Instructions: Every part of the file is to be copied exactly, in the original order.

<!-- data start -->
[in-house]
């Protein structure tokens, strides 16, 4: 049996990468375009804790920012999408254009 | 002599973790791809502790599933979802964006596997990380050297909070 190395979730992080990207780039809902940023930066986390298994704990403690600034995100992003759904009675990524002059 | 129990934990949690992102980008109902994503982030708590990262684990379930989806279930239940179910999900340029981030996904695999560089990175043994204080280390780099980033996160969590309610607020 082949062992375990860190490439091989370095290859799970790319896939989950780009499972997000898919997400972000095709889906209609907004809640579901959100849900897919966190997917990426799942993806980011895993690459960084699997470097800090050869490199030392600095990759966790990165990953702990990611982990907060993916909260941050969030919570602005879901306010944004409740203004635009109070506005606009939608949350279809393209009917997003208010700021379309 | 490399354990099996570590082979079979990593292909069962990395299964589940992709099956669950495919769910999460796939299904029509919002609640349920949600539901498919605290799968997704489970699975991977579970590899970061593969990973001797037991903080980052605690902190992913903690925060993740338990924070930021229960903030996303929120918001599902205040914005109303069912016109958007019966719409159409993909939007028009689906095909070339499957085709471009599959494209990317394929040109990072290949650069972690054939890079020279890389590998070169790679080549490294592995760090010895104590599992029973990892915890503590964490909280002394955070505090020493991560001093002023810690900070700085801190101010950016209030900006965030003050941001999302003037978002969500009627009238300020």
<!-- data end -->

[in-house]
């Protein structure tokens, strides 16, 4: 049996990468375009804790920012999408254009 | 002599973790791809502790599933979802964006596997990380050297909070 190395979730992080990207780039809902940023930066986390298994704990403690600034995100992003759904009675990524002059 | 129990934990949690992102980008109902994503982030708590990262684990379930989806279930239940179910999900340029981030996904695999560089990175043994204080280390780099980033996160969590309610607020 082949062992375990860190490439091989370095290859799970790319896939989950780009499972997000898919997400972000095709889906209609907004809640579901959100849900897919966190997917990426799942993806980011895993690459960084699997470097800090050869490199030392600095990759966790990165990953702990990611982990907060993916909260941050969030919570602005879901306010944004409740203004635009109070506005606009939608949350279809393209009917997003208010700021379309 | 490399354990099996570590082979079979990593292909069962990395299964589940992709099956669950495919769910999460796939299904029509919002609640349920949600539901498919605290799968997704489970699975991977579970590899970061593969990973001797037991903080980052605690902190992913903690925060993740338990924070930021229960903030996303929120918001599902205040914005109303069912016109958007019966719409159409993909939007028009689906095909070339499957085709471009599959494209990317394929040109990072290949650069972690054939890079020279890389590998070169790679080549490294592995760090010895104590599992029973990892915890503590964490909280002394955070505090020493991560001093002023810690900070700085801190101010950016209030900006965030003050941001999302003037978002969500009627009238300020």